General Colin Powell
There was One More Battle to Win
by Julie McKenna
For over two decades, celebrities have entrusted Coping® to tell the world about their personal experience with cancer. We are proud to present this exclusive interview from our archives and hope that it will inspire and encourage all who read it. This article was originally published in Coping with Cancer magazine, May/June 2005.
On December 15, 2003, General Colin L. Powell geared up for one more battle. It was a war he had to win; this time the enemy was prostate cancer. Although the adversary would be unlike any other he had faced, he would go on to emerge victorious and add one more title to his distinguished career: cancer survivor.
Before serving as the 65th Secretary of State from January 2001 to January 2005, Powell was a career soldier for 35 years and reached the rank of 4-star General. He also served as assistant to the President for National Security Affairs, the 12th Chairman of the Joint Chiefs of Staff, and the chairman of the nonprofit organization America’s Promise – The Alliance for Youth.
In an exclusive interview with Coping® magazine, Powell admits that he was somewhat prepared for his diagnosis after a biopsy in August 2003 confirmed prostate cancer. “It is a bit of a shock, of course, when your doctor calls and tells you they found cancer, but I was not completely surprised,” explains Powell. “For about six years I had been running an elevated PSA and we watched it over the years, very faithfully. I had regular PSA tests and regular digital exams at least twice a year.
“When I found out, I did what everybody does: I went on Amazon and bought every book I could find,” jokes Powell, who approached his war on cancer with the same precision and planning that he has exercised throughout his professional career. He consulted with his doctor and other specialists and decided the best plan of action was surgery. “I then had to arrange my schedule so that I could find the time to do it. You don’t just step aside when you’re Secretary of State,” remarks Powell.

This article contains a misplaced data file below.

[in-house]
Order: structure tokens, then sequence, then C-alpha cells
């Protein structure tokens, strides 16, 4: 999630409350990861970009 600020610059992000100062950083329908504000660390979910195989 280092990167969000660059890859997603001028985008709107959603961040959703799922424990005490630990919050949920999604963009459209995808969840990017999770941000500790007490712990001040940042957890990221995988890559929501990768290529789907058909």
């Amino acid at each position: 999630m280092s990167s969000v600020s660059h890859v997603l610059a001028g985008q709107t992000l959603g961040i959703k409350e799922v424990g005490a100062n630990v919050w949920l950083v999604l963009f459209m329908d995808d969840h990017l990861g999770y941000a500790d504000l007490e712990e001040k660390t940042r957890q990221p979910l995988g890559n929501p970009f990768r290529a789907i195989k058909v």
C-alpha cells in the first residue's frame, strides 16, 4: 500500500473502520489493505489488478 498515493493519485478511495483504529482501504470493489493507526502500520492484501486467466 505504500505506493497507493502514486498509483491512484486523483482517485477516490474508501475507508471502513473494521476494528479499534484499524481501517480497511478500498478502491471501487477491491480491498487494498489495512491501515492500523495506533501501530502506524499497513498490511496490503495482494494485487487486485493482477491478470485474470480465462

“I told the President and a few of my immediate co-workers – only so they wouldn’t be surprised.”
Powell chose not to release information about his diagnosis to the public right away, wanting to avoid any unnecessary speculation. “I told the President and a few of my immediate co-workers – only so they wouldn’t be surprised,” he says. “But I did not share it any more broadly, except with my wife, Alma, of course, who went through the whole thing with me, and my children.”
Having formed his troops at the front line, Powell took on the challenge in a two-hour surgery on December 15, 2003. “The morning that I went into Walter Reed Army Medical Center for the operation, my deputy told our staff and we made a press announcement about the time I was coming out of surgery,” Powell says. “Everyone was surprised and a little bit nervous, I suspect, but we were able to reassure them rather quickly that the operation went successfully.”
When I ask Powell if he thought about reducing the demands of his schedule after his surgery, he laughs and says, “Oh, absolutely – I didn’t have to think about it! The first few weeks proved to be challenging, but I was back in my office within about a week. I was a little frail, but I showed up nevertheless.”
As many people discover when they are diagnosed with cancer, Powell soon learned that he was not alone. “We have a lot of prominent men in the Washington area who have all been through this,” Powell says. “What astonished me was how many guys came up to me and said, ‘Hey, I went through that last year.’ I discovered that most of the people I know my age either had it or think they are going to eventually have it.”
Asked if cancer has changed his perspective on his personal or professional life, Powell responds without hesitation: “Not at all. I mean, I had cancer and I have defeated it. Whether I will get cancer or some other disease in the future I don’t know. At age 68, I’m probably going to get something,” he jokes. “But I can’t worry about it; I just have to go on.”
Powell discovered that winning takes more than “an army of one,” and attributes his positive prognosis and steady recovery to the support of his family and his healthcare team. “I’m pleased that I had the best medical care and that I was able to closely monitor my elevated PSA with my doctor over an extended period of time,” he says. “I have been telling everyone that if you’re not getting a regular exam – not only PSA testing, but a digital exam – then you’re playing with fire.”
As for his future plans, Powell says, “I’m still working them out. I’ll be returning to the speaking circuit and examining a variety of opportunities in the business world and in the nonprofit world. So I’ll be around.”
To newly-diagnosed cancer survivors, Powell offers what he considers to be the five most important steps to winning the war against cancer: “Read as much as you can, study the nature of the disease, share it with your family, put your faith in your doctor, and have a positive attitude. Then you can set your sights on defeating the cancer.”
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This article was published in Coping® with Cancer magazine, May/June 2005.